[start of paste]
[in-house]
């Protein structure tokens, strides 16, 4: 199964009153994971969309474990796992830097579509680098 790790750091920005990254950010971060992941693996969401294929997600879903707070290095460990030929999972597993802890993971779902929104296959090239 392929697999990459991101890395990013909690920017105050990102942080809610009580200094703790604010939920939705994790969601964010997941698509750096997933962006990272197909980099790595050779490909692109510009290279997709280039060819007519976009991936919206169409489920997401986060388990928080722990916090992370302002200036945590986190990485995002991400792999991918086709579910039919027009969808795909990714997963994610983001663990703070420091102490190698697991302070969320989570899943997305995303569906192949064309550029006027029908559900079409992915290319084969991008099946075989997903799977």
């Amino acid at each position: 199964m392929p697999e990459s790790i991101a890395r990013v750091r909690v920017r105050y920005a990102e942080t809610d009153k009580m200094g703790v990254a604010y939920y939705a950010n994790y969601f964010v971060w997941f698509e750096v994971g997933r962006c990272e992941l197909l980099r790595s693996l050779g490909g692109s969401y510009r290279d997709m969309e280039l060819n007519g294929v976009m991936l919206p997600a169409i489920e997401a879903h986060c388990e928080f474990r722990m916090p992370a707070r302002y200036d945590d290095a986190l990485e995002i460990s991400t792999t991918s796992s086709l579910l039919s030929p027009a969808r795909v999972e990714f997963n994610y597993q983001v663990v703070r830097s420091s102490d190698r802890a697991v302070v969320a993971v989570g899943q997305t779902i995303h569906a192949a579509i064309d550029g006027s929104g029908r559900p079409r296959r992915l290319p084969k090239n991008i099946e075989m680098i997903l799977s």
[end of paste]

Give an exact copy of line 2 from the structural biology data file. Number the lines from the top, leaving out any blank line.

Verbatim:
């Protein structure tokens, strides 16, 4: 199964009153994971969309474990796992830097579509680098 790790750091920005990254950010971060992941693996969401294929997600879903707070290095460990030929999972597993802890993971779902929104296959090239 392929697999990459991101890395990013909690920017105050990102942080809610009580200094703790604010939920939705994790969601964010997941698509750096997933962006990272197909980099790595050779490909692109510009290279997709280039060819007519976009991936919206169409489920997401986060388990928080722990916090992370302002200036945590986190990485995002991400792999991918086709579910039919027009969808795909990714997963994610983001663990703070420091102490190698697991302070969320989570899943997305995303569906192949064309550029006027029908559900079409992915290319084969991008099946075989997903799977």